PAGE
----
Sizewell Power Stations, East Anglia
The East Anglian fishing village of Sizewell has had its image swallowed whole by the two nuclear power stations. Sizewell A was opened in 1966 and has just recently begun decommissioning. Its large nondescript square concrete bulk sitting in drab contrast to Sizewell B's metal domed roof. Sizewell B opened in 1995 and is due to close in about 30 years.
Sizewell A and B dominate the village's beach and public image. They dominate the coast, sitting side by side, staring blankly out to sea.
Like middle class OAP's nuclear plants like living near the sea. Drawing in cold water for cooling and steam generation, often pumping out heated water back out to sea (just like a pensioner). Sizewell's inlets and outlets are marked by what look like two marooned seaside piers, which at night reassemble two skeletal fairground relics, details picked out once every two seconds by the blinking red light.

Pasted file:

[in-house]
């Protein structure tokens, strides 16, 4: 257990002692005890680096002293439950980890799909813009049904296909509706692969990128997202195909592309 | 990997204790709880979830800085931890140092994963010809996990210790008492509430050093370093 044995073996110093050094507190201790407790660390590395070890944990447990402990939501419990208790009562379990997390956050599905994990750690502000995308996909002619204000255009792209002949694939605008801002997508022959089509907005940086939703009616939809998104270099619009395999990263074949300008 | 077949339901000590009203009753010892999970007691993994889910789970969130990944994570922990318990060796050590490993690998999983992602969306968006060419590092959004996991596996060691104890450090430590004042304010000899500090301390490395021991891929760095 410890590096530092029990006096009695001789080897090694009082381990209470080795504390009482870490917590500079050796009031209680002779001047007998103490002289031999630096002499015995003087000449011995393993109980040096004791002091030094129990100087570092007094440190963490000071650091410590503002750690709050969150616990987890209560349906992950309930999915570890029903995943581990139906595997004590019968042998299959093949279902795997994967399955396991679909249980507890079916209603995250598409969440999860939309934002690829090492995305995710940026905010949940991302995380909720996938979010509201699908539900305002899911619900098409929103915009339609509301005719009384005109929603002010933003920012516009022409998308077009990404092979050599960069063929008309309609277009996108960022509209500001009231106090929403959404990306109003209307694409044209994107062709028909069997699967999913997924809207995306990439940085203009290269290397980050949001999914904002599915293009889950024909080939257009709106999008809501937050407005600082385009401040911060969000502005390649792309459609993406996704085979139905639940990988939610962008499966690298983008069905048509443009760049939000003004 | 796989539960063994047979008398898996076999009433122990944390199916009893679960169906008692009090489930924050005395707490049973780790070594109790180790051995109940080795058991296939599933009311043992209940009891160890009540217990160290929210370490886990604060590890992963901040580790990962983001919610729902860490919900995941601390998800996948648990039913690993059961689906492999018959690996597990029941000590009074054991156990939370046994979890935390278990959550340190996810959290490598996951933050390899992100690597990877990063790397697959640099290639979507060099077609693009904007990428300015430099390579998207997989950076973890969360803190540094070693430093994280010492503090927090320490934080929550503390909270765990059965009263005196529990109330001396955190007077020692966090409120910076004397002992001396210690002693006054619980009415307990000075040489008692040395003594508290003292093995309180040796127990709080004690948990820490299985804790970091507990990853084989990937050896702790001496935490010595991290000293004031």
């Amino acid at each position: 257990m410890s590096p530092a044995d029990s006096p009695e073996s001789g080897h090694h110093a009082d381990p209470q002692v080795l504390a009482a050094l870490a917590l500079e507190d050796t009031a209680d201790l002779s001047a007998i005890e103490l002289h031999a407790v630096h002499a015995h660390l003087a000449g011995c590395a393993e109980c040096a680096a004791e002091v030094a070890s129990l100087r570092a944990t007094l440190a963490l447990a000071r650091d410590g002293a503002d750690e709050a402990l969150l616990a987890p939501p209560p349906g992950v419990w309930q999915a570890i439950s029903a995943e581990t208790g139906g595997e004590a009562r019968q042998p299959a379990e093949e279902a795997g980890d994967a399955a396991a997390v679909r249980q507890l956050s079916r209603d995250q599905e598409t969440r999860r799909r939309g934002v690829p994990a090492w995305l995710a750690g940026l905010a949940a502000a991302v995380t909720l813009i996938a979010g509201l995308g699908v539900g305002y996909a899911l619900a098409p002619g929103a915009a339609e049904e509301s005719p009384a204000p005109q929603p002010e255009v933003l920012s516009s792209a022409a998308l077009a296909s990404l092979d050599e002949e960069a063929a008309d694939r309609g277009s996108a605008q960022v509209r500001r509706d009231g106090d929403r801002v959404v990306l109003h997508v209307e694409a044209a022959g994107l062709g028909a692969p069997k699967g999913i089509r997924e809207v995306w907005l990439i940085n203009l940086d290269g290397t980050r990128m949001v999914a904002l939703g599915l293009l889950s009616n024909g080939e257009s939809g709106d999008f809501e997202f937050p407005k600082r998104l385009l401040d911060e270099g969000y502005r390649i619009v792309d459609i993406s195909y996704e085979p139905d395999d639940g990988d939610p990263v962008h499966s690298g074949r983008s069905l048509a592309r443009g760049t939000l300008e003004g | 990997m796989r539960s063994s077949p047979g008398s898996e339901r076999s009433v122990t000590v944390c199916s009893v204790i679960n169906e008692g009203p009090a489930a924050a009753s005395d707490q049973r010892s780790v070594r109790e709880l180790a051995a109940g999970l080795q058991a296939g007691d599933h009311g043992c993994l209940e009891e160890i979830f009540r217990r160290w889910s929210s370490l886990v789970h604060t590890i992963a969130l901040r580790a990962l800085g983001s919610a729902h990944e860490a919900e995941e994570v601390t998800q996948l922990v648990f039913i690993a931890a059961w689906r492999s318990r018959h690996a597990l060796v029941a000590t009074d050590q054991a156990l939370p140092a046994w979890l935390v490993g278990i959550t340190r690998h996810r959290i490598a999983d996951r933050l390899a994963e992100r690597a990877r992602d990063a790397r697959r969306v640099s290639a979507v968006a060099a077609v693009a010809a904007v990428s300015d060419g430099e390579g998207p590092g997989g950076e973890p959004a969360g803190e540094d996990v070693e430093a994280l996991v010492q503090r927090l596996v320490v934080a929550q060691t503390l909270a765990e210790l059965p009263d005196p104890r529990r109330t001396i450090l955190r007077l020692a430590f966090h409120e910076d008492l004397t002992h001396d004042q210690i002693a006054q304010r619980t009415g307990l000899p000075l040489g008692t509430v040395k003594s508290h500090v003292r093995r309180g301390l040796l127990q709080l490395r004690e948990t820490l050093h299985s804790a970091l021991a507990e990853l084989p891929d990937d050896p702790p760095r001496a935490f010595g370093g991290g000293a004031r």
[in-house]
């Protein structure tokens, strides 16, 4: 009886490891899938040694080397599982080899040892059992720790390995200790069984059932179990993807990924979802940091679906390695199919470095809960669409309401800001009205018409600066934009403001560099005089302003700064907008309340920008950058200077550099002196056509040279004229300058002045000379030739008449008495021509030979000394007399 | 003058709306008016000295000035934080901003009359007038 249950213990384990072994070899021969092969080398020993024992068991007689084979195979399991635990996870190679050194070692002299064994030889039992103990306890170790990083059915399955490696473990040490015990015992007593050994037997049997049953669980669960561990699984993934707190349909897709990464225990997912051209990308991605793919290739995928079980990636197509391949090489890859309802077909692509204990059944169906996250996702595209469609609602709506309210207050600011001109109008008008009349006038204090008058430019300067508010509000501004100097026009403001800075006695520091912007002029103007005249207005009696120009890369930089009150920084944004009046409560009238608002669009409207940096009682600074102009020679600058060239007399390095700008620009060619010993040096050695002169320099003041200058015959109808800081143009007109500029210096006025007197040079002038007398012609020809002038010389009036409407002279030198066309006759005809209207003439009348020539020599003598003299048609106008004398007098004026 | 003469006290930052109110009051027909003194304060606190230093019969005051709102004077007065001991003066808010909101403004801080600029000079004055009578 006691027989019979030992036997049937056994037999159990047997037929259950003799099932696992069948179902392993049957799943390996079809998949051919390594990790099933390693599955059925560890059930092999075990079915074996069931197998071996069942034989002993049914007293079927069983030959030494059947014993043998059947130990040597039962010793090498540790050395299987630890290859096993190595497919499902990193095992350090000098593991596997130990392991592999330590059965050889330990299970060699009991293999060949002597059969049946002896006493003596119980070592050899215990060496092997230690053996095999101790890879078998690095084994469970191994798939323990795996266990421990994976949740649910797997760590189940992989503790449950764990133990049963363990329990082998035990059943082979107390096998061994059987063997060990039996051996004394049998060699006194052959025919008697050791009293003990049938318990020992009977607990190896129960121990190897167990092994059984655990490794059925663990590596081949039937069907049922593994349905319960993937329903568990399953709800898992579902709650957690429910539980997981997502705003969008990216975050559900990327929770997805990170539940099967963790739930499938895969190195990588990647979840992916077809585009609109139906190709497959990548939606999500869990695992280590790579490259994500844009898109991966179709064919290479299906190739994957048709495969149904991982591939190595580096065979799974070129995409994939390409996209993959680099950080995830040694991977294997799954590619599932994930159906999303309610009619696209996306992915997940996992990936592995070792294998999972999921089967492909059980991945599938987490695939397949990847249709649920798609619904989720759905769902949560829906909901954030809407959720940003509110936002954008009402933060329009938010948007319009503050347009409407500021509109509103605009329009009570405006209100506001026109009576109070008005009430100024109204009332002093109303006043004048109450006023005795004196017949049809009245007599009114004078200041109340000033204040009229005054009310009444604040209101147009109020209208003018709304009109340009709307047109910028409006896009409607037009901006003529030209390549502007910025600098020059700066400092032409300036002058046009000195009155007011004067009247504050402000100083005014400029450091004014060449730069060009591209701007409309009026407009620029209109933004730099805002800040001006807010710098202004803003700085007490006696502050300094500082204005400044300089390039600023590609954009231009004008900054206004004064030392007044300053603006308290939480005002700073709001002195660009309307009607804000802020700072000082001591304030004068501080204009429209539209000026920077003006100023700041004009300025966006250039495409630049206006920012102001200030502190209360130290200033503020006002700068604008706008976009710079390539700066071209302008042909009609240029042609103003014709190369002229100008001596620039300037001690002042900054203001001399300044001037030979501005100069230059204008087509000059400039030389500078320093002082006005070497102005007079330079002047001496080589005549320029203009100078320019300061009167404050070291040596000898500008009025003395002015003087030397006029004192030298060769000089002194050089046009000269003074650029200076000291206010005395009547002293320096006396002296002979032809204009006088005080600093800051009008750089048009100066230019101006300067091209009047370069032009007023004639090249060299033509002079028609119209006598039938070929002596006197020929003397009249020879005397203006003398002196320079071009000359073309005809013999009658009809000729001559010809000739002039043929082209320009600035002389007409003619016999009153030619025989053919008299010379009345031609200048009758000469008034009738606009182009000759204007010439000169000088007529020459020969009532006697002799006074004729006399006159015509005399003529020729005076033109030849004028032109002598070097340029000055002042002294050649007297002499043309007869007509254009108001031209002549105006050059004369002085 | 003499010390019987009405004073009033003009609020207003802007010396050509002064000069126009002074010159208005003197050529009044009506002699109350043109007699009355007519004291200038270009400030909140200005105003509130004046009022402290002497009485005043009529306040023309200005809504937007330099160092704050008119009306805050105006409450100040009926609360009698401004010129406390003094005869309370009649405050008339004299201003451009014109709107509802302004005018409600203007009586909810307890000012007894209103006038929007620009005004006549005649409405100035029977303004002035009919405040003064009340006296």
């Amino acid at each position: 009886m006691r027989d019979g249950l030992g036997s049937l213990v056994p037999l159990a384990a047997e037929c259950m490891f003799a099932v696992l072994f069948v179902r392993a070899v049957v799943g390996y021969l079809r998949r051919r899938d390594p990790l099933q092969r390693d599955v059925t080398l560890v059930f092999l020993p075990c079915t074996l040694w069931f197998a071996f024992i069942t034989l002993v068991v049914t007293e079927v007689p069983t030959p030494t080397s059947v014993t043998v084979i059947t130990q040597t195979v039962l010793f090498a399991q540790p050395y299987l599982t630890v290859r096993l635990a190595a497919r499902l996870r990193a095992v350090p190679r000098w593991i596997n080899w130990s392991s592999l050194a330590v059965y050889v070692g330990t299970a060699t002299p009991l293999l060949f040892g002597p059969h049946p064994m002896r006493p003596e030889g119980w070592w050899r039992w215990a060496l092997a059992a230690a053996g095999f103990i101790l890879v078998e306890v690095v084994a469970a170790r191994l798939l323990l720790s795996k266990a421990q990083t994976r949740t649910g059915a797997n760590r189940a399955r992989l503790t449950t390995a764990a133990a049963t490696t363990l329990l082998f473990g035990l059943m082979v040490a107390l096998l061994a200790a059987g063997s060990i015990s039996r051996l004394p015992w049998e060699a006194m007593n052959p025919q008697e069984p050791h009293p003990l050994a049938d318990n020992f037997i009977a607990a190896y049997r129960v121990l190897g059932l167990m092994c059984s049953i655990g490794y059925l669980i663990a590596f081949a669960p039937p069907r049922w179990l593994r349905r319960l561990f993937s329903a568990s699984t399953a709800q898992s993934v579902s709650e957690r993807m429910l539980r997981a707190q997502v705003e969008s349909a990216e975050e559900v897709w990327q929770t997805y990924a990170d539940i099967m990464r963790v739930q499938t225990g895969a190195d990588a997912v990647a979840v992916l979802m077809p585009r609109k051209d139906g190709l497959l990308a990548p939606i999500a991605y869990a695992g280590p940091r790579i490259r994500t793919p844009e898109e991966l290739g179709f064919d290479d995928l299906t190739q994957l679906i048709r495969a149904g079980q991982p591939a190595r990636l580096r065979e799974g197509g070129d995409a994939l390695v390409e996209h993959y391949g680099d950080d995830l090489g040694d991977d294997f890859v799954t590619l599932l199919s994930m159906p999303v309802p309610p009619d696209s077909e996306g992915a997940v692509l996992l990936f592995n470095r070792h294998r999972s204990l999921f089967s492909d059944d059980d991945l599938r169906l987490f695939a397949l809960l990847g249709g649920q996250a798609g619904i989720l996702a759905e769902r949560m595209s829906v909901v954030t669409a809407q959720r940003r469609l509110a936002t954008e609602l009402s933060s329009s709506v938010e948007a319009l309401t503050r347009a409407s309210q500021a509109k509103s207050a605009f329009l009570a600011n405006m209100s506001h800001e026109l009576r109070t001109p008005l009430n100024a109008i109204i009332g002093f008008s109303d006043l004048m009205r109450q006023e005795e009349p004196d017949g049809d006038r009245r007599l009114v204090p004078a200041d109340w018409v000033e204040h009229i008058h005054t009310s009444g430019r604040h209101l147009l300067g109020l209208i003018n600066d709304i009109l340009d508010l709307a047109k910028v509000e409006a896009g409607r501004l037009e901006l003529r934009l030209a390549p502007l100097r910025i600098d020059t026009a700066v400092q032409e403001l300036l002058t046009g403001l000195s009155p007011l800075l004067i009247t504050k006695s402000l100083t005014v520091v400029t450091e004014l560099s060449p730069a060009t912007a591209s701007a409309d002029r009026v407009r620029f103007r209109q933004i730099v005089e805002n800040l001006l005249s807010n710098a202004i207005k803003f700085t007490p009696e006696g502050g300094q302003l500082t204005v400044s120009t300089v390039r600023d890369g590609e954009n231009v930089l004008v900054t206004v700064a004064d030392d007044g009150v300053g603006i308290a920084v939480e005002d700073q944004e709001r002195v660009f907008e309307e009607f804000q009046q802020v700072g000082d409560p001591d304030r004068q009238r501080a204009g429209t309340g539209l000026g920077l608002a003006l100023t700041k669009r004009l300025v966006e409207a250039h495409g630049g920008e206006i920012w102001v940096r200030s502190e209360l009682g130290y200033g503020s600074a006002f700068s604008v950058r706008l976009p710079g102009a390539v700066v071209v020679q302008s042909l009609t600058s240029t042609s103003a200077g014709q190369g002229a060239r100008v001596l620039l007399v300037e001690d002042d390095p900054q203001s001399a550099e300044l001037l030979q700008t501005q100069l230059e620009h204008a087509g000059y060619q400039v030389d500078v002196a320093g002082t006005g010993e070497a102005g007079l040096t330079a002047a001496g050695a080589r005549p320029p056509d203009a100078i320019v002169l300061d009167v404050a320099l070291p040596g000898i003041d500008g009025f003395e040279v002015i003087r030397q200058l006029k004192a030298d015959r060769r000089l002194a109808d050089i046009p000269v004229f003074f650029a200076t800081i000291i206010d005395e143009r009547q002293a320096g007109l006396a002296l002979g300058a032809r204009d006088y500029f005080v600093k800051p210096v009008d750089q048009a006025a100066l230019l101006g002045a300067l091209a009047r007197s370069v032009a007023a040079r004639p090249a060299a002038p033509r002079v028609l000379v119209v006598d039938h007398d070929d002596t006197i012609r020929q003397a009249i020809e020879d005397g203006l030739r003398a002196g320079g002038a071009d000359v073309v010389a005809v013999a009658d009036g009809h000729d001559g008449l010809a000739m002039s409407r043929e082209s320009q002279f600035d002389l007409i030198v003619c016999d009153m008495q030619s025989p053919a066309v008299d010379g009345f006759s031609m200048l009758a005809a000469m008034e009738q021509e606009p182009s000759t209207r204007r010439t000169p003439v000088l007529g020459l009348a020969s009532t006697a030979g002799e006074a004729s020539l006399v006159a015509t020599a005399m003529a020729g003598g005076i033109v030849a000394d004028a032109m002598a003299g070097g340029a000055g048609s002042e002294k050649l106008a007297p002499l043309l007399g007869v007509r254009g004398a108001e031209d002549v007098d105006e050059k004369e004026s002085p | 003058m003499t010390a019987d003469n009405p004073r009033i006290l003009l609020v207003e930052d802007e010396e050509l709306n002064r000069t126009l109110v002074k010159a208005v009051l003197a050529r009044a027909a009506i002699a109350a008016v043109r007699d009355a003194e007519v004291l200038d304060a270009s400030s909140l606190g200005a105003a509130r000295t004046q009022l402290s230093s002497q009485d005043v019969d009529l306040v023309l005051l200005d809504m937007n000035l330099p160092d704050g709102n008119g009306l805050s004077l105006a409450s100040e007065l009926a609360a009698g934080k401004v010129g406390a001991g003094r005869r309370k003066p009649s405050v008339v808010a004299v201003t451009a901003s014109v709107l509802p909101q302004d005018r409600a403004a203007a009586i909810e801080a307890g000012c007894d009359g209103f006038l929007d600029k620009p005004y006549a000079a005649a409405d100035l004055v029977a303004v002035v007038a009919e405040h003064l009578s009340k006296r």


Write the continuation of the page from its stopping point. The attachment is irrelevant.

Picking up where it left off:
We visited at midnight. It would have been noisy trudging across the stones if it weren't for the loud evil growling sound coming from Sizewell A (which had yet to close). It sounded as though every single character from the Trap Door wanted to escape.
Standing on the beach between the power stations and the outlets is an eerie sensation. Beaches are supposed to be about fun and novelty. Sizewell beach is anything but, two grim concrete structures sat next to a shingle beach with two isolated piers and no ferris wheel. Even sand castles are unlikely as there's not much sand on the shore (although there's some attempt at sand dunes near the car park). Even if there was enough sand you wouldn't want to dig too deep when making the moats for your sand castles.